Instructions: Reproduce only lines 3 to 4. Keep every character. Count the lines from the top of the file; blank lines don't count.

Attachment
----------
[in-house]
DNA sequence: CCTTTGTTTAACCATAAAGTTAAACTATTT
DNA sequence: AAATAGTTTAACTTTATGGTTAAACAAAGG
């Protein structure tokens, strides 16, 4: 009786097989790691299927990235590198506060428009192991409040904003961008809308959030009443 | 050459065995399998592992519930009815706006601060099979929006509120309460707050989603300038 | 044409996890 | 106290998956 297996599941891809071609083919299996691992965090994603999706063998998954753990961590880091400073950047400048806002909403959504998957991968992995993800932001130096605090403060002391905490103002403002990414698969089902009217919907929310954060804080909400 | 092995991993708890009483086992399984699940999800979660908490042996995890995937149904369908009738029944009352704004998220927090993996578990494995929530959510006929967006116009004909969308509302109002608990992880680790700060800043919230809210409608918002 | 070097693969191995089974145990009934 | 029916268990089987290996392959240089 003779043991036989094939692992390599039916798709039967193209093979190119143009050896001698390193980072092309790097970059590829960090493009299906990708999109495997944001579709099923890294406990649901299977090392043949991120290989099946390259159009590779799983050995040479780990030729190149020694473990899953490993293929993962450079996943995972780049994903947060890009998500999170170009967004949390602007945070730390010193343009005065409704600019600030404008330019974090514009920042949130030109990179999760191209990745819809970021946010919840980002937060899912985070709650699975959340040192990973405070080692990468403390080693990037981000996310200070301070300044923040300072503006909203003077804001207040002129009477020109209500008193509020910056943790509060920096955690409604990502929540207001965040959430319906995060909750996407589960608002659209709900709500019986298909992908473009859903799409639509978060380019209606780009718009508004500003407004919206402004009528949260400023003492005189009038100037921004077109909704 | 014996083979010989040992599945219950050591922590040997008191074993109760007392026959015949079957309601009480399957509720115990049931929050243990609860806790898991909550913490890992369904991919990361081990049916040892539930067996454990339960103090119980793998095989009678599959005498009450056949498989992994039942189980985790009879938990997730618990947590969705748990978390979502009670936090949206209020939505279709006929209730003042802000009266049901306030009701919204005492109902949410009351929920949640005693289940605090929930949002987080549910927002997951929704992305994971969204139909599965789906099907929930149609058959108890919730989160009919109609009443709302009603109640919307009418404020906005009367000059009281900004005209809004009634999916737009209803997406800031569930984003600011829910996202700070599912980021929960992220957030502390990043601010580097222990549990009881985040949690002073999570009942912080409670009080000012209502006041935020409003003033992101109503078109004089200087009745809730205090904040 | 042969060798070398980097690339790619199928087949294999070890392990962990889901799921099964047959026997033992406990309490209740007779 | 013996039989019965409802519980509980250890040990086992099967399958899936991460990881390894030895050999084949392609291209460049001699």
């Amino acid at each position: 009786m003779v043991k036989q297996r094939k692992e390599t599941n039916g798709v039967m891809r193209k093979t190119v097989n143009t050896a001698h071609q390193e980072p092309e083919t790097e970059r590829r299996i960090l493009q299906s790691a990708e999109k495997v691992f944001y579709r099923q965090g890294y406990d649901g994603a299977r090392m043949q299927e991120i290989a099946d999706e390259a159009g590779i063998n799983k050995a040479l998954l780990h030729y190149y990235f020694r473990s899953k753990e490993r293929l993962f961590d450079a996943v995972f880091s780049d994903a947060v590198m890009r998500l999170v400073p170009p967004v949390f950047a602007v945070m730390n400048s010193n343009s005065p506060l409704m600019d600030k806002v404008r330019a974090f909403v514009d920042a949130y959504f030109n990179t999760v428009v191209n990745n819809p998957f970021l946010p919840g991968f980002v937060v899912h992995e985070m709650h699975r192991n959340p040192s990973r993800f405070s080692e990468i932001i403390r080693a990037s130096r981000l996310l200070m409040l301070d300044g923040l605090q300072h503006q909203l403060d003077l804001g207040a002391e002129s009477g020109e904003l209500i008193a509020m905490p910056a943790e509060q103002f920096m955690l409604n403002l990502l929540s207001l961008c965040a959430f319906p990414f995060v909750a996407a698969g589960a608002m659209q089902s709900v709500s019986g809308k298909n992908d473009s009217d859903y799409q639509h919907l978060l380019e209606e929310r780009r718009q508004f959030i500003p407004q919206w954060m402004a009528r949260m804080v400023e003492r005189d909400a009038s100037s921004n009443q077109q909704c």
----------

DNA sequence: AAATAGTTTAACTTTATGGTTAAACAAAGG
């Protein structure tokens, strides 16, 4: 009786097989790691299927990235590198506060428009192991409040904003961008809308959030009443 | 050459065995399998592992519930009815706006601060099979929006509120309460707050989603300038 | 044409996890 | 106290998956 297996599941891809071609083919299996691992965090994603999706063998998954753990961590880091400073950047400048806002909403959504998957991968992995993800932001130096605090403060002391905490103002403002990414698969089902009217919907929310954060804080909400 | 092995991993708890009483086992399984699940999800979660908490042996995890995937149904369908009738029944009352704004998220927090993996578990494995929530959510006929967006116009004909969308509302109002608990992880680790700060800043919230809210409608918002 | 070097693969191995089974145990009934 | 029916268990089987290996392959240089 003779043991036989094939692992390599039916798709039967193209093979190119143009050896001698390193980072092309790097970059590829960090493009299906990708999109495997944001579709099923890294406990649901299977090392043949991120290989099946390259159009590779799983050995040479780990030729190149020694473990899953490993293929993962450079996943995972780049994903947060890009998500999170170009967004949390602007945070730390010193343009005065409704600019600030404008330019974090514009920042949130030109990179999760191209990745819809970021946010919840980002937060899912985070709650699975959340040192990973405070080692990468403390080693990037981000996310200070301070300044923040300072503006909203003077804001207040002129009477020109209500008193509020910056943790509060920096955690409604990502929540207001965040959430319906995060909750996407589960608002659209709900709500019986298909992908473009859903799409639509978060380019209606780009718009508004500003407004919206402004009528949260400023003492005189009038100037921004077109909704 | 014996083979010989040992599945219950050591922590040997008191074993109760007392026959015949079957309601009480399957509720115990049931929050243990609860806790898991909550913490890992369904991919990361081990049916040892539930067996454990339960103090119980793998095989009678599959005498009450056949498989992994039942189980985790009879938990997730618990947590969705748990978390979502009670936090949206209020939505279709006929209730003042802000009266049901306030009701919204005492109902949410009351929920949640005693289940605090929930949002987080549910927002997951929704992305994971969204139909599965789906099907929930149609058959108890919730989160009919109609009443709302009603109640919307009418404020906005009367000059009281900004005209809004009634999916737009209803997406800031569930984003600011829910996202700070599912980021929960992220957030502390990043601010580097222990549990009881985040949690002073999570009942912080409670009080000012209502006041935020409003003033992101109503078109004089200087009745809730205090904040 | 042969060798070398980097690339790619199928087949294999070890392990962990889901799921099964047959026997033992406990309490209740007779 | 013996039989019965409802519980509980250890040990086992099967399958899936991460990881390894030895050999084949392609291209460049001699």